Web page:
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Barcelona's Beauty…And Beyond

BARCELONA, Spain — Right off the top, there are two observations about visiting this Spanish jewel that has been home to  Antoni Gaudi, the Olympic Games, Pablo Picasso and 5.5 million current residents. 

One, you can never be here often enough to tire of Las Ramblas. This is good news for Costa Cruises, among others with ships stopping here. 

Two, there’s more to Catalonia than Barcelona.

Like Sitges and its coastline (above).

Costa’s new flagship, the Diadema, stops by Barcelona to pick up and drop off 3,710 passengers (or so) once every week. The first stop on shore for Diadema’s passengers was RamblasLas Ramblas, the dated and charming part of the city that is a huge magnet for both tourists and locals. In another city, it might be called “Old Town” but Las Ramblas has a nicer sound, at least in English.

You can’t really tell where it begins and ends, only that it does, somewhere on the periphery of the tapas bars, narrow cobblestone streets, great shops, better restaurant and fascinating historical edifices that seem to stand on most corners. You can spend a day there and come back a couple of times, as we have, and spend another day.

And never regret it.

The Las Ramblas area started as a street called La Rambla (the avenue), which of course is still there somewhere in the maze. Virtually every city tour, including Costa’s, includes it along with the Olympic Stadium, another tourism staple. That status also applies to La BarcelonaSagrada Familia. If you haven’t heard of it, you’ve never been to Barcelona, where it reigns as the monument more than any other when they come to Spain. It’s also the world’s largest unfinished church (or smallest), and has been for generations. Antoni Gaudi designed it and gave up building it after 43 years when he was killed by a train.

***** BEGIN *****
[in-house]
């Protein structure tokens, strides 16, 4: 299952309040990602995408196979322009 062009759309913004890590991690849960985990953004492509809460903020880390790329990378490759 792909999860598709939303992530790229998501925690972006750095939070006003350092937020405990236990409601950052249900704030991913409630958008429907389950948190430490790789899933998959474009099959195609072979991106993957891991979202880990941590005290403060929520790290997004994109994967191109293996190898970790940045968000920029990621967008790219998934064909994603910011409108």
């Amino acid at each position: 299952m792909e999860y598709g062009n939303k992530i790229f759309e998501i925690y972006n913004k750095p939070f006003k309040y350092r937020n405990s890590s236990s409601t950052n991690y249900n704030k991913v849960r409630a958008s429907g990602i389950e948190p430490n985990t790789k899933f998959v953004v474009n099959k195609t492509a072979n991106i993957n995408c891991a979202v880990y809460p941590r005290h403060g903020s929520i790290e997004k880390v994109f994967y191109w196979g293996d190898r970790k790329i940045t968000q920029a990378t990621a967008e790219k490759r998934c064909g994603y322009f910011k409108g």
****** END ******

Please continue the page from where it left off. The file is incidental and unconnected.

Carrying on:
That was in 1926. Gaudi was 74 when he died and left his handprints all over Barcelona’s buildings. The church’s unfinished state was further devastated by the Spanish Civil War, when arsonists destroyed Gaudi’s studio but not his dream. Its latest scheduled completion date is the centenary of Gaudi’s death, 2026, but nobody’s betting on it. Of the 18 bell towers he designed, eight have been built.

Barcelona’s former bull ring (the sport is banned in Catalonia) is now a shopping mall. The Olympic Stadium, built in 1929 for the World’s Fair and refurbished for the Olympics of 1992, is on Montjuic Hillside, which overlooks this fascinating city and which is now basically a track and field facility that also hosts live concerts.

And then there’s “outside” Barcelona.

Maria NadinaOur second waterfront resort (we’d been at Le Méridien Ra Beach Hotel & Spa on the same area seven years ago) is a half-hour outside the city, and was chosen by the Costa delegation. It was in Sitges (the “g” is soft), or a short walk from Sitges, a lovely artistic town that is sometimes called the Saint-Tropez of Spain. Our hotel — the impressive four-star Hotel Estela Barcelona — was 20 minutes from Sitges as the pedometer goes so we spent close to an hour of the short time (five or six hours) we had there walking the seawall, having arrived too late to visit the museum recommended by a friend in Barcelona, Maria Nadina (right), who is a tour guide par excellence.

The rest of our time was invested in walking through another tight collection ofarchitecture, returning to the hotel and dining at one of the restaurants on the boardwalk Sitgesnearby, Les Fonts. It’s divided by the boardwalk so there’s constant traffic back and forth,  and the most demonstrative (in a nice way) waitress you’re likely to find.

Barcelona cornersSitges is as laid-back as Barcelona is bustling. The contrast is welcome after a busy day in the big city where, incidentally, street corners (or many of them) are not 90 degrees but cut to 45 degrees. That’s to facilitate traffic flow by making more space at intersections, giving it a Parisian look (or maybe Paris has a Barcelonian look).